Religious Education is ‘blocked’ to ensure coverage of the curriculum and adequate time is allocated to learning. Links will be made to enhance the spiritual, moral, social and cultural development of pupils.
Children will be charged with the independence to research and explore the world around them.
Consistent planning and presentation of learning opportunities will ensure high standards will be prevalent across the school.
End of Key Stage Expectations
By the end of Foundation Stage pupils will have encounter religions and worldviews through special people, books, times, places and objects and by visiting places of worship. They will have listened to and talk about stories. They will have been introduced to subject specific words and use all their senses to explore beliefs, practices and forms of expression. They will be able to ask questions and reflect on their own feelings and experiences. They will confidently use their imagination and curiosity to develop their appreciation of and wonder at the world in which they live.
By the end of Key Stage One pupils will be able to talk confidently about different beliefs and practices, including festivals, worship, rituals and ways of life. They will be able to retell and suggest meanings to some religious and moral stories and recognise the communities from which they come using the correct vocabulary.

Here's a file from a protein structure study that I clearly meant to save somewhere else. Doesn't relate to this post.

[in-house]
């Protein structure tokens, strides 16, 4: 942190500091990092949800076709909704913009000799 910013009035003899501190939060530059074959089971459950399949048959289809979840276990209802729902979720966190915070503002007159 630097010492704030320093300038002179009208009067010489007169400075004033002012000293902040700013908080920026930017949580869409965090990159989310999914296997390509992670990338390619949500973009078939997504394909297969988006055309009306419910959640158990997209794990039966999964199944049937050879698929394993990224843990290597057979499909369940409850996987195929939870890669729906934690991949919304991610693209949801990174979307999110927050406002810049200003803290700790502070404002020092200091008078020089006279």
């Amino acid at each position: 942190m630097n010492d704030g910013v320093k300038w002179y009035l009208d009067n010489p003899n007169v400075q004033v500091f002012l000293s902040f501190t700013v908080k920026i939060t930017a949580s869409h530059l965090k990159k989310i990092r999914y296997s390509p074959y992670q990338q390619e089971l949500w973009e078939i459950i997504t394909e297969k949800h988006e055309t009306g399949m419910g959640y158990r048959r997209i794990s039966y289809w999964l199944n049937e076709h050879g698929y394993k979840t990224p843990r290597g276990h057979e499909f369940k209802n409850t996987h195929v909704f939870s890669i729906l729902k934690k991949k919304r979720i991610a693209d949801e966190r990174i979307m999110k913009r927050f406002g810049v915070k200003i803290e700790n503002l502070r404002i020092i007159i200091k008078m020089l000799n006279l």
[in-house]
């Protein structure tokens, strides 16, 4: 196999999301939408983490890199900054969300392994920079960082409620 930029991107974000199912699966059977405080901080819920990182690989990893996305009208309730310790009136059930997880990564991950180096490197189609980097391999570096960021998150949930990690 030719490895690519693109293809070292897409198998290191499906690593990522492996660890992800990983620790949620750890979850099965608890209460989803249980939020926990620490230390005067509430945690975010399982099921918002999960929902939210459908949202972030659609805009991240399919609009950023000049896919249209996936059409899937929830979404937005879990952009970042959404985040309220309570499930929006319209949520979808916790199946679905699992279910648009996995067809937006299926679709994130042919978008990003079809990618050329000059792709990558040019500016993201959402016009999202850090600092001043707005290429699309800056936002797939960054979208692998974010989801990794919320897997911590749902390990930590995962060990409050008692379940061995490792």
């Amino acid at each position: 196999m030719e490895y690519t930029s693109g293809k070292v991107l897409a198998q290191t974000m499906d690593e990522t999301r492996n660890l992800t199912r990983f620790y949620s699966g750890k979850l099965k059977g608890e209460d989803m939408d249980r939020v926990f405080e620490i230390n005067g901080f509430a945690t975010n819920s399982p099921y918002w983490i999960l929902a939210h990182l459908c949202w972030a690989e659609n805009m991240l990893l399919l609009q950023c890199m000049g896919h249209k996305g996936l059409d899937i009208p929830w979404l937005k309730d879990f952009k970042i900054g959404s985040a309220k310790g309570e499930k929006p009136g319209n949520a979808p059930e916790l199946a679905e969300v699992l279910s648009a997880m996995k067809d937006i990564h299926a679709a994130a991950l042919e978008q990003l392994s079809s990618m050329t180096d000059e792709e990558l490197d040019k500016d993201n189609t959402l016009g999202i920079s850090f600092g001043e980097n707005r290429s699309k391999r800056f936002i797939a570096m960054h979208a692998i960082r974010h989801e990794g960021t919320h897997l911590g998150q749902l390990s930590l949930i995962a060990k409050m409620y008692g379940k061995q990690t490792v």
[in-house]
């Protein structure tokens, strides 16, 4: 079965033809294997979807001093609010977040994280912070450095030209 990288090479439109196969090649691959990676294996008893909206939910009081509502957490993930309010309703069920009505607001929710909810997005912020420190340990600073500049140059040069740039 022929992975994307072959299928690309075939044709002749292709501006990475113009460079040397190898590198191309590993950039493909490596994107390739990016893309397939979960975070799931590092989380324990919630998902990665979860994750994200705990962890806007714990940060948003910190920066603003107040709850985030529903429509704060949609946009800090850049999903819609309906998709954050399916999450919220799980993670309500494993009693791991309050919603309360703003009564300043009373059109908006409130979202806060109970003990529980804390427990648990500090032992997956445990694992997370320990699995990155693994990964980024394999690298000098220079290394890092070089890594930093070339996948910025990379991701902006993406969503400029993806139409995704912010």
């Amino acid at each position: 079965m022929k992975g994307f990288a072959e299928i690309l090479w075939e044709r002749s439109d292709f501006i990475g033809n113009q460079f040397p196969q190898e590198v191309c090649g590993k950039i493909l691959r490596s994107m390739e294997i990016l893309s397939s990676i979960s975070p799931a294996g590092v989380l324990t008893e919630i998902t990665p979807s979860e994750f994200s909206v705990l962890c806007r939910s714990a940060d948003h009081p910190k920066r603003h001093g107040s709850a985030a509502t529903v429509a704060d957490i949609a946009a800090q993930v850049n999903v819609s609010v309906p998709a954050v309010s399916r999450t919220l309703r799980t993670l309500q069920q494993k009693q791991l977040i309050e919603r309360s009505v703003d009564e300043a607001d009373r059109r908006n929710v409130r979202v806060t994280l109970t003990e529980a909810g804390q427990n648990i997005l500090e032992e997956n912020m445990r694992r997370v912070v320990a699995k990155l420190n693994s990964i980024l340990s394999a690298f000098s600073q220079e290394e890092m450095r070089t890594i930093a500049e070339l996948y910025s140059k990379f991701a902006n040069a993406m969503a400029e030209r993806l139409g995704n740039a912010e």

Pupils will recognise different symbols and actions which express a community’s way of life, appreciating some similarities between communities and identifying what difference belonging to a community might make. Pupils will know of examples of co-operation between people who are different and about questions of right and wrong expressing their ideas and opinions sensitively and respectfully.
By the end of Key Stage Two pupils will be able to describe and make connections between different features of the religions and world views they study, discovering more about celebrations, worship, pilgrimages and the rituals which mark important points in life, in order to reflect on their ideas
They will be able to describe and understand links between stories and other aspects of the communities they are investigating, responding thoughtfully to a range of sources of wisdom and to beliefs and teachings that arise from them in different communities. They will explore a range of beliefs, symbols and actions so that they can understand different ways of life and ways of expressing meaning, explaining with reasons, their meanings and significance to individuals and communities.
Pupils will be able to discuss and present their own and others’ views on challenging questions about belonging, meaning, purpose and truth, applying ideas of their own thoughtfully in different forms including (e.g.) reasoning, music, art and poetry. They will confidently consider and apply ideas about ways in which diverse communities can live together for the well-being of all, responding thoughtfully to ideas about community, values and respect.